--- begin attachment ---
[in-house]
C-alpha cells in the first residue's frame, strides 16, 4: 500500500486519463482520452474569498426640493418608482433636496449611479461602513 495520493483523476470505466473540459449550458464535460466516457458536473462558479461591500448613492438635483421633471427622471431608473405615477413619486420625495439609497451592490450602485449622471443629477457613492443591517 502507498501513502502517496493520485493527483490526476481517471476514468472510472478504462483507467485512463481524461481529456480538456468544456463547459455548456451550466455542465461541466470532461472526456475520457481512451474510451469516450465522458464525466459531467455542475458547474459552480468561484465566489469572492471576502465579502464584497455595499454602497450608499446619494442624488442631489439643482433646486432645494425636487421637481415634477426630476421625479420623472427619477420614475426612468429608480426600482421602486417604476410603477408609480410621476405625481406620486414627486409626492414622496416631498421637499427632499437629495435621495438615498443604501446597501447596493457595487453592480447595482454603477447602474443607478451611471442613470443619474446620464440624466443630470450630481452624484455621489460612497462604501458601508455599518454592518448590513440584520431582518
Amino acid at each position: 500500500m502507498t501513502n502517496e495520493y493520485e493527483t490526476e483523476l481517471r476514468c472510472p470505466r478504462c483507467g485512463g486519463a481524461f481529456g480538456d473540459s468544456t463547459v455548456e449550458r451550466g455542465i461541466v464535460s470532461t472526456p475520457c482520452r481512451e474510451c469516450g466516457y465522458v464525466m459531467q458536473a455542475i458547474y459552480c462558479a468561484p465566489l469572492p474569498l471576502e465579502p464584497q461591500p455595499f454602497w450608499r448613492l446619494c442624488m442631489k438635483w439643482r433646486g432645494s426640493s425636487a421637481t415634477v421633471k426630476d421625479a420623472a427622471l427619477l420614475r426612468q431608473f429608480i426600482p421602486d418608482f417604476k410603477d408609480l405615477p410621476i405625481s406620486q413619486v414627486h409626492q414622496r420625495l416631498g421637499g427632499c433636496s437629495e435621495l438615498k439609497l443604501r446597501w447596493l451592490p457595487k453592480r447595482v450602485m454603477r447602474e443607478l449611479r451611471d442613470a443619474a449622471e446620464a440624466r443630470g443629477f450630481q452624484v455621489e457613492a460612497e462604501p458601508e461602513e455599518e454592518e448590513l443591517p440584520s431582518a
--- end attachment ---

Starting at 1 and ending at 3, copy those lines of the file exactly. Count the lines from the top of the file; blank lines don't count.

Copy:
[in-house]
C-alpha cells in the first residue's frame, strides 16, 4: 500500500486519463482520452474569498426640493418608482433636496449611479461602513 495520493483523476470505466473540459449550458464535460466516457458536473462558479461591500448613492438635483421633471427622471431608473405615477413619486420625495439609497451592490450602485449622471443629477457613492443591517 502507498501513502502517496493520485493527483490526476481517471476514468472510472478504462483507467485512463481524461481529456480538456468544456463547459455548456451550466455542465461541466470532461472526456475520457481512451474510451469516450465522458464525466459531467455542475458547474459552480468561484465566489469572492471576502465579502464584497455595499454602497450608499446619494442624488442631489439643482433646486432645494425636487421637481415634477426630476421625479420623472427619477420614475426612468429608480426600482421602486417604476410603477408609480410621476405625481406620486414627486409626492414622496416631498421637499427632499437629495435621495438615498443604501446597501447596493457595487453592480447595482454603477447602474443607478451611471442613470443619474446620464440624466443630470450630481452624484455621489460612497462604501458601508455599518454592518448590513440584520431582518
Amino acid at each position: 500500500m502507498t501513502n502517496e495520493y493520485e493527483t490526476e483523476l481517471r476514468c472510472p470505466r478504462c483507467g485512463g486519463a481524461f481529456g480538456d473540459s468544456t463547459v455548456e449550458r451550466g455542465i461541466v464535460s470532461t472526456p475520457c482520452r481512451e474510451c469516450g466516457y465522458v464525466m459531467q458536473a455542475i458547474y459552480c462558479a468561484p465566489l469572492p474569498l471576502e465579502p464584497q461591500p455595499f454602497w450608499r448613492l446619494c442624488m442631489k438635483w439643482r433646486g432645494s426640493s425636487a421637481t415634477v421633471k426630476d421625479a420623472a427622471l427619477l420614475r426612468q431608473f429608480i426600482p421602486d418608482f417604476k410603477d408609480l405615477p410621476i405625481s406620486q413619486v414627486h409626492q414622496r420625495l416631498g421637499g427632499c433636496s437629495e435621495l438615498k439609497l443604501r446597501w447596493l451592490p457595487k453592480r447595482v450602485m454603477r447602474e443607478l449611479r451611471d442613470a443619474a449622471e446620464a440624466r443630470g443629477f450630481q452624484v455621489e457613492a460612497e462604501p458601508e461602513e455599518e454592518e448590513l443591517p440584520s431582518a